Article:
Megan Chance is the critically acclaimed, award-winning author of several novels. Her novel, The Spiritualist was chosen as one of Borders Original Voices, and An Inconvenient Wife was a Booksense pick. The Best Reviews has said she writes "Fascinating historical fiction," and Amazon.com says "she gifts readers with something special and original every time." She is also a popular workshop speaker whose speaking credits include the Pacific Northwest Writers Conference, Romance Writers of America National Conference, Edmonds Write on the Sound Conference, the Assistance League, Timberland Regional Libraries, and many others.
In addition to her historical fiction novels, City of Ash (2011), Prima Donna (2009), The Spiritualist (2008), An Inconvenient Wife (2004) and Susannah Morrow (2002), Ms. Chance is the author of eight historical romance novels. Her novels have been translated into several different languages.
Ms. Chance was born in Columbus, Ohio, and moved to Washington State as a girl. She is a former television news photographer with a BA in Broadcast Communications from Western Washington University. Megan Chance lives in the Pacific Northwest with her husband and two daughters.
This biography was last updated on 12/19/2012.
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Megan Chance discusses her latest book, Bone River, set in the mid-19th century in Shoalwater Bay in the Pacific Northwest
What was the inspiration for Bone River?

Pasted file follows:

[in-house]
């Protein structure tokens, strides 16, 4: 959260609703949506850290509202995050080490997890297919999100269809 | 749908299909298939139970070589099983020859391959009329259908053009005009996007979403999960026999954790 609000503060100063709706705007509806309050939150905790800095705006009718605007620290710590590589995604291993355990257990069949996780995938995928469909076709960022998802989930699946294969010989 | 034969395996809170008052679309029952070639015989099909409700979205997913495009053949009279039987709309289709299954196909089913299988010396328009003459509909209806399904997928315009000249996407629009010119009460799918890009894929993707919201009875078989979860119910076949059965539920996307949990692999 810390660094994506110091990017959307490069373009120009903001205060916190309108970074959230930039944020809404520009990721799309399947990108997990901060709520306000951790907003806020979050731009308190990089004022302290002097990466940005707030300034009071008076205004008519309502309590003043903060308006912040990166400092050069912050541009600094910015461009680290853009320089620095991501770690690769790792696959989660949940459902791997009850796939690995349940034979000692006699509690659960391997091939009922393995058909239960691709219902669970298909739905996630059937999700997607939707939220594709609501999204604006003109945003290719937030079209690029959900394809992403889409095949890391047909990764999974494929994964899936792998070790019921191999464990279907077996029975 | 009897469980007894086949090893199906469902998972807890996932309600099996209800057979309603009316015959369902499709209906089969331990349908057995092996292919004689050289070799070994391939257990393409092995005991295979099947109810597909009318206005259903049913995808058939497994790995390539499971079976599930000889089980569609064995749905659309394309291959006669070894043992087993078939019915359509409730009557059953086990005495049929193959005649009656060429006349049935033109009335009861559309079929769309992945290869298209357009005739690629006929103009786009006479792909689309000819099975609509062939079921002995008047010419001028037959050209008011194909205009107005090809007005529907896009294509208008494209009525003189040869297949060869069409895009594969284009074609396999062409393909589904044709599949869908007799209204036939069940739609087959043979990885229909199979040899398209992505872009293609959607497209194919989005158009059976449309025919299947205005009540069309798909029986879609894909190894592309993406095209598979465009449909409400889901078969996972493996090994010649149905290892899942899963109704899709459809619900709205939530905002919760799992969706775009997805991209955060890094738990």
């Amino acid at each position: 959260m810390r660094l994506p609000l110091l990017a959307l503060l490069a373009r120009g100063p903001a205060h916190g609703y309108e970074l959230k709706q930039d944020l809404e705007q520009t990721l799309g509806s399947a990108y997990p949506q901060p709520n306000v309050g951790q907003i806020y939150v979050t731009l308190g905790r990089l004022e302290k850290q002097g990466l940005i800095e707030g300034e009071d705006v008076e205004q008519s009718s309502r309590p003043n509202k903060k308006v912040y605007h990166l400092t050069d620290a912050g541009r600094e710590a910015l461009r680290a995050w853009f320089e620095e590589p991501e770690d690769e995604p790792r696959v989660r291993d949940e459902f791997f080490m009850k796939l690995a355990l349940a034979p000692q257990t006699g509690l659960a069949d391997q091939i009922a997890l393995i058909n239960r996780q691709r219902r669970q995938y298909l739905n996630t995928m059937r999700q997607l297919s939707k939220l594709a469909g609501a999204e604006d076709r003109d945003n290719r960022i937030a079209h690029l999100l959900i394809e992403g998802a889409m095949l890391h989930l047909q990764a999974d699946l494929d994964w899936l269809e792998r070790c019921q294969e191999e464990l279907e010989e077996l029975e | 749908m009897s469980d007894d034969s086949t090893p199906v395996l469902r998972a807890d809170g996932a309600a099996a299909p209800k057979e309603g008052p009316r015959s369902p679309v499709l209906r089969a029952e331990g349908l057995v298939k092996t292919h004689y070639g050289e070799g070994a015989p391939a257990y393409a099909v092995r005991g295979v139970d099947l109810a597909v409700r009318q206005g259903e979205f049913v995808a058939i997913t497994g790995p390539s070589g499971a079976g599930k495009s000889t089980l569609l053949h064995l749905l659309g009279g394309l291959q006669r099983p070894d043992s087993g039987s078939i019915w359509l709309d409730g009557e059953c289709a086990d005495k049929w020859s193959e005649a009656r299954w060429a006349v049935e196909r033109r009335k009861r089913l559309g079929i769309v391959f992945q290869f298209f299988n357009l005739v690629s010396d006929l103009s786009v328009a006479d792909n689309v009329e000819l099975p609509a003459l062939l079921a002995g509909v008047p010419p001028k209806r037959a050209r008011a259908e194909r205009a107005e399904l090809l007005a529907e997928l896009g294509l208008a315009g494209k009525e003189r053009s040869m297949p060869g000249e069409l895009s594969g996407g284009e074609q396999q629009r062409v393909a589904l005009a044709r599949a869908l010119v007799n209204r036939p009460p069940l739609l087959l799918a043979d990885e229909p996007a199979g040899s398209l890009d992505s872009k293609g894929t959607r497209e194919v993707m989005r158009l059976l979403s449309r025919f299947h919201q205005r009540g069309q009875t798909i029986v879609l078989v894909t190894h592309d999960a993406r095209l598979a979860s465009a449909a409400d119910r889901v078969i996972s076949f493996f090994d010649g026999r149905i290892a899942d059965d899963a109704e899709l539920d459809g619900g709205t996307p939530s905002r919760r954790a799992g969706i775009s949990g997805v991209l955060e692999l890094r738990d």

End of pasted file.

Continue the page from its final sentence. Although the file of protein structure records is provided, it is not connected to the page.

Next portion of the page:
My family and I go on vacation to the Oregon coast for at least a few days every summer. Our route takes us past Bone River, which is just south of South Bend, Washington. The road passes over the point where the river meets the bay, and it's isolated, unsettled and beautiful. For years, I'd been saying: "Bone River would be a great title for a book," and then one day a first line came to me, and I knew the story would be about a woman who found a body buried in the riverbank. When I began researching, I discovered that settlement on Shoalwater (now Willapa) Bay predated that of Seattle, thanks to the prevalence of the native oyster, which was prized in San Francisco, and that the land I'd been staring at for ten years or more had been one of the earliest homestead claims in western Washington. James Swan settled at the mouth of the Bone River, (which was known then as the Querquelin, or Mouse River) just where the highway crosses, and wrote a memoir of his time there. When Bruce Weilepp, then the director of the Pacific County Historical Museum, told...
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